Interesting mail about rigid sails, snipped from Xfoil yahoo group
- This way of making a Bertrand-style rig woud be interesting -
the forward part being either NACA 0012, or the other profilr
tested by Tom, and the rear part the NACA.
The problem would be the flap, which I guess would have
to be rigid - but it should sure be an effective rig!
Re: airfoils for wingsail
Posted by: "Tom Speer" me@... tspeer007
Date: Tue Oct 30, 2007 8:46 pm ((PDT))
> Could sombody advise me which airfoil will fit as wingsail to theTypically, most rigid wing rigs use two (or more) symmetrical sections
> sailing boat???
in tandem, forming a slotted flap. Symmetrical sections are required so
the boat can sail equally well on both tacks. A flap is required to
increase the maximum lift and achieve adequate acceleration from a given
wing area. Two elements, both using NACA 0012 sections, with the
forward (wing) element being 60% of the total chord and the aft (flap)
element being 40% of the total chord has proven to be very successful in
The simplest arrangement has arms extending from the leading edge of the
flap that are pinned at approximately 90% of the wing chord forming a
hinge that just allows the flap leading edge to clear the trailing edge
of the wing. When deflected, it forms a slotted flap. By varying the
hinge location, one can adjust the size of the slot
(http://www.tspeer.com/temp/ShapeFlapPivot.gif). Some rigid wing rigs
have an additional plain flap on the wing trailing edge that allows the
slotted flap to pass by, allowing more overlap, and adding some camber
to the wing to start turning the flow ahead of the flap itself.
The flap section can be comparatively thin because the leading edge
suction peak on the flap can be suppressed by closing down the slot
(http://www.tspeer.com/temp/VelocitiesFlapPivot.gif). It should have a
front-loaded pressure distribution to accomplish much (most?) of the
pressure recovery for the whole wing. The forward element will have
significant aft loading even though the section is symmetrical, because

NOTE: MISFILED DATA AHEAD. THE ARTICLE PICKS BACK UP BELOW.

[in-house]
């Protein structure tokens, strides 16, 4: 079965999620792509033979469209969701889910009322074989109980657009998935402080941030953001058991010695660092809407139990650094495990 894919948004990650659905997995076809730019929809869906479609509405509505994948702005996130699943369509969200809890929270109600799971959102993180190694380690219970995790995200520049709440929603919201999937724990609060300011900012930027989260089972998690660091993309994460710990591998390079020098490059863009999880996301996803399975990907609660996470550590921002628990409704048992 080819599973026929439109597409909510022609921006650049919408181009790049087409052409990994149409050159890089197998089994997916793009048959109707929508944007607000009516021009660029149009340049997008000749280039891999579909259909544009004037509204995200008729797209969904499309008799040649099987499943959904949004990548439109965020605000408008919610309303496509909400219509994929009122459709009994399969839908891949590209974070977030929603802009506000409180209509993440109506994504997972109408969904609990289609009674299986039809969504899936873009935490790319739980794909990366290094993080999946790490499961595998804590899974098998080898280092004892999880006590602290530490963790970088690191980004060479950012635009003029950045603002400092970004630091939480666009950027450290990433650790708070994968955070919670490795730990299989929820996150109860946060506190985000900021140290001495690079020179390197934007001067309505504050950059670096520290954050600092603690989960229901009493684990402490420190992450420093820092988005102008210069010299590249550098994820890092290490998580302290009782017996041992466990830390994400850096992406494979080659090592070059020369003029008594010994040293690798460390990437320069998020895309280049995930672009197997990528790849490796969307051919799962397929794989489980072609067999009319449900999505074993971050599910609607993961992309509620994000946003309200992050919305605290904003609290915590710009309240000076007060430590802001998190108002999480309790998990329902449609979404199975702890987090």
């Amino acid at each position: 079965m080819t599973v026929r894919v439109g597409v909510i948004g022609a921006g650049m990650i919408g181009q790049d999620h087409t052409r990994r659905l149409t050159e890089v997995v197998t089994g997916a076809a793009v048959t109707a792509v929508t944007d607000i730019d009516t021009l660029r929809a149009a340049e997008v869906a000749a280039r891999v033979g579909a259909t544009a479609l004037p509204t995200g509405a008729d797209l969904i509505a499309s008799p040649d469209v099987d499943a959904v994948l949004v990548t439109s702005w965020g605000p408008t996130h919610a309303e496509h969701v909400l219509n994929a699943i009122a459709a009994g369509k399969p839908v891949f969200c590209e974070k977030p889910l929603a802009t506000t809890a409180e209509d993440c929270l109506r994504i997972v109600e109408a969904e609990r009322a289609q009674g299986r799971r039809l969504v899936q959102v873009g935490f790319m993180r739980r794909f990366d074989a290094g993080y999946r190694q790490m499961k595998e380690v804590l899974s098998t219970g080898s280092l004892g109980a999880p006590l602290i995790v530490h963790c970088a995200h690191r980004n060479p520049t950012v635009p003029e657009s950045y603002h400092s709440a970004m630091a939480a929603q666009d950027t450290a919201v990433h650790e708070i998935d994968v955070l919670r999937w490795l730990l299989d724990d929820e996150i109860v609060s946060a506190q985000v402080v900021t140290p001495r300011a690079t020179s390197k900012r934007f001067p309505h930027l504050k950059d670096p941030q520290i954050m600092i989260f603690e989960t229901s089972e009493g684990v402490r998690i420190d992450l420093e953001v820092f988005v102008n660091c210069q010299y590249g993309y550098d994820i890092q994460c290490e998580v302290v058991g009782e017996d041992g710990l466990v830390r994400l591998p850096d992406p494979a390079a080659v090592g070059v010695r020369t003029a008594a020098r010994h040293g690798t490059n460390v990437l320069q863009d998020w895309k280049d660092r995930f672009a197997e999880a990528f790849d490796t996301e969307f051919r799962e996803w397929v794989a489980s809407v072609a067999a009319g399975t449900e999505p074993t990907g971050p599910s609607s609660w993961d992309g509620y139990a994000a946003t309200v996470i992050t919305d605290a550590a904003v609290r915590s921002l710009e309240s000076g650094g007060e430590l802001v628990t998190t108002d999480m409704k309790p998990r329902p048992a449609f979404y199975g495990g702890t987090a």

of the influence of the flap. It can have a fairly mild adverse
pressure gradient at low to negative angles of attack for significant
runs of laminar flow. Since any sail operates at low Reynolds numbers
in light winds, it should be designed such that the transition point
(which will be via laminar separation bubble) moves smoothly forward as
angle of attack is increased
(http://www.tspeer.com/RigidRigs/40flap/S902fa20.htm). This will ensure
the laminar separation bubble is short and the section will not be
subject to premature leading edge stall.
Typical flap deflections are around 20 degrees for a high lift/drag
ratio at moderate to high lift coefficients. At high speeds (say, 30 kt
and up) the flap deflection may be nearly zero. Beware of negative flap
deflections - they cause negative pitching moments that can allow the
wing to self-trim at an angle of attack, leading to loss of control
unless the wing is provided with a positive means of controlling the
rotation (as opposed to a conventional sheet, which only restrains the
sail in one direction).
A rigid wing should be mass-balanced about the pivot axis to avoid
flutter. Wings can be particularly susceptible to flutter when tacking
because they can flop from side to side when the steady aerodynamic load
is removed. A wing that flutters causes very high drag that can cause
the craft to pitchpole backwards.
Unfortunately, this kind of multi-element section cannot be analyzed
with XFOIL. It requires a program like MSES. Or you can analyze the
wing and flap in 3D using a panel code such as CMARC